Okay, I had no idea how many subscriptions I was still subscribed to. In fact, I wasn't even using a quarter of the subscription services I was signed up for. Subscription boxes, streaming services, my old gym, and even an old subscription to my favorite magazine--it was all there and I was livid. How could I let myself waste all of this money and how did I never catch this? Thank goodness for Truebill.

Truebill also offers bill negotiations. There is a 40% fee based on how much you save and Truebill even claims that there is an 85% chance that they'll be able to lower your bill once a negotiation is requested. Why wouldn't I take them up on this? There was zero risk and I would only have to pay once my bill was lowered (which means that I would be saving money regardless).

More standard features of Truebill include the ability to generate a credit report on-demand and even request a pay advance. I only used the pay advance feature once when I wanted to buy a gift for my mom, but didn't have enough cash in hand and Truebill automatically reimbursed itself when I got my next paycheck.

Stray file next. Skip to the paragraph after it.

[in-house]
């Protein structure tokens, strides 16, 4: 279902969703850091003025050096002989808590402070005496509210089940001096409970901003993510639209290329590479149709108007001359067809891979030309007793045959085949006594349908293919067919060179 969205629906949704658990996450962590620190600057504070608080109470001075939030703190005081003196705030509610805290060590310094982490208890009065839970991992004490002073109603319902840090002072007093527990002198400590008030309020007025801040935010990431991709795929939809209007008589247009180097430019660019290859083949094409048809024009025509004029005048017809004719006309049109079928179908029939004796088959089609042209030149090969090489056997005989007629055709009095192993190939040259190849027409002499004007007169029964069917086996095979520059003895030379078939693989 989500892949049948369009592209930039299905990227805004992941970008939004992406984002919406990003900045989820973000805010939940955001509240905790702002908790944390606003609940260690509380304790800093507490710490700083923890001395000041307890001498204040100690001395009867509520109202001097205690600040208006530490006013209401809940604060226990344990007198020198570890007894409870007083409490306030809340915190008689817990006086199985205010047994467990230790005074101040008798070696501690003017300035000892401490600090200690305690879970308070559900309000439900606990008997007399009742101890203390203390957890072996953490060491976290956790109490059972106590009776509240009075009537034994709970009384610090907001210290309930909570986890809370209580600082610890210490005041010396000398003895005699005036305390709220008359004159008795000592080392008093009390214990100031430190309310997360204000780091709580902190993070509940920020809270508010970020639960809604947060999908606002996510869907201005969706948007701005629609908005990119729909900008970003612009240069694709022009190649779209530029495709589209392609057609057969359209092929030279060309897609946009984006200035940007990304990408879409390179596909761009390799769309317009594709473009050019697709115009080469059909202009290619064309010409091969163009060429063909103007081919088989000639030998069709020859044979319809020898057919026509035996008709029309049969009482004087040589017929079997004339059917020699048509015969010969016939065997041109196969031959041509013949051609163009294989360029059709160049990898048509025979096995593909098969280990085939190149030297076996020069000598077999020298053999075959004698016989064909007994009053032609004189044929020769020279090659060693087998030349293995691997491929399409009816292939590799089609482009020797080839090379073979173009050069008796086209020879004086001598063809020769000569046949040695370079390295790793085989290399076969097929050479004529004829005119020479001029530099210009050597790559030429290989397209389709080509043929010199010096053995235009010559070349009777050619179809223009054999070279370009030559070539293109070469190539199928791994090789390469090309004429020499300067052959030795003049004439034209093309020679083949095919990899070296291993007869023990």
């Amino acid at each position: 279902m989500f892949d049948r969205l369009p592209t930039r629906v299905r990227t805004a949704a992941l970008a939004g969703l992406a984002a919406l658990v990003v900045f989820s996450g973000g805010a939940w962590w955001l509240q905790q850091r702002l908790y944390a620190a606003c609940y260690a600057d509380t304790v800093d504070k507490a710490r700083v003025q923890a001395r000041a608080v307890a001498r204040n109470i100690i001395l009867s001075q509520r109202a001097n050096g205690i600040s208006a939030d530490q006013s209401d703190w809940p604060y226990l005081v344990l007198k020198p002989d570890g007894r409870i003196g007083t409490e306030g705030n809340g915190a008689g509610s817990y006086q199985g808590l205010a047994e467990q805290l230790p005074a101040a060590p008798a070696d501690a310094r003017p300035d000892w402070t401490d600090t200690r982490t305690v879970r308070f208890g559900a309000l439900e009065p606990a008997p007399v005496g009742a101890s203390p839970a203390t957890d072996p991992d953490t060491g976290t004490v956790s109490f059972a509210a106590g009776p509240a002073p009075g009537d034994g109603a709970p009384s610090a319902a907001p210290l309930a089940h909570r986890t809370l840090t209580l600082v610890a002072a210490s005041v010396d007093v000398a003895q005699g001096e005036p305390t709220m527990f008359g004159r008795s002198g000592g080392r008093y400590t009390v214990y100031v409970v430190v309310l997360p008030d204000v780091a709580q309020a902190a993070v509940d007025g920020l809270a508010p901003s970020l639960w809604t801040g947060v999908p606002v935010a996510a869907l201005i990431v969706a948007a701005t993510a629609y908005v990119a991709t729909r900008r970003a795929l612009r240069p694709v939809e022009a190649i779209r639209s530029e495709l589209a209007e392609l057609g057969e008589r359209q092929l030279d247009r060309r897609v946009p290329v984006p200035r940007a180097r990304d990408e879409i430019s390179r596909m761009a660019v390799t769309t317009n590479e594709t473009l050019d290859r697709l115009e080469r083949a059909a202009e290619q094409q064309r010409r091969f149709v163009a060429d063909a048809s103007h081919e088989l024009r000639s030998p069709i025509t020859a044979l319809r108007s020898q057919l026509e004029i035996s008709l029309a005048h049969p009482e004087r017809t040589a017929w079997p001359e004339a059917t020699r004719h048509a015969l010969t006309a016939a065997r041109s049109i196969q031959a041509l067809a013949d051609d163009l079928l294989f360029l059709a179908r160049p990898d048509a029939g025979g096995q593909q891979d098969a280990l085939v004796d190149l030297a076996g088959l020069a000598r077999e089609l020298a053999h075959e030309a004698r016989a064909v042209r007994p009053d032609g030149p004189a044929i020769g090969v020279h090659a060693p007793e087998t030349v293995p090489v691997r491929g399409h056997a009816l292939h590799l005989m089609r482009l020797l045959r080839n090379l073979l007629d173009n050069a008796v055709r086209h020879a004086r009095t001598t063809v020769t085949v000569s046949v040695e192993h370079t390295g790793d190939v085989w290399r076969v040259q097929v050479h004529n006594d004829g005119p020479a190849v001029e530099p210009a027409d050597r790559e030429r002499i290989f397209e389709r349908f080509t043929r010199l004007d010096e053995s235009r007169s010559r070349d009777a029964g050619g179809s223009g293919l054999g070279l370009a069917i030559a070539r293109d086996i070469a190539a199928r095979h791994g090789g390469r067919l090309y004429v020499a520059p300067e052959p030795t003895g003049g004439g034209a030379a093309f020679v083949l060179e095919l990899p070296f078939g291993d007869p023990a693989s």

The credit report is another fantastic feature and practically taught me what good credit meant. Truebill's credit report basically shows you which financial decisions have the most significant impact on your credit score and ways that you can improve your credit month-over-month. I've never had such control over my credit and it feels good.

I'll be the first to admit that I was extremely naive coming out of school. I figured that as long as I was attentive, I could manage my finances with ease. We manage money to some extent throughout our entire lives, but once you're thrown out on your own, it's a completely different story. With Truebill, I've finally been able to take control over my finances and stay on top of all of my responsibilities.

Update: Our friends at Truebill are extending a special offer to our readers! Follow this link to sign-up for Truebill.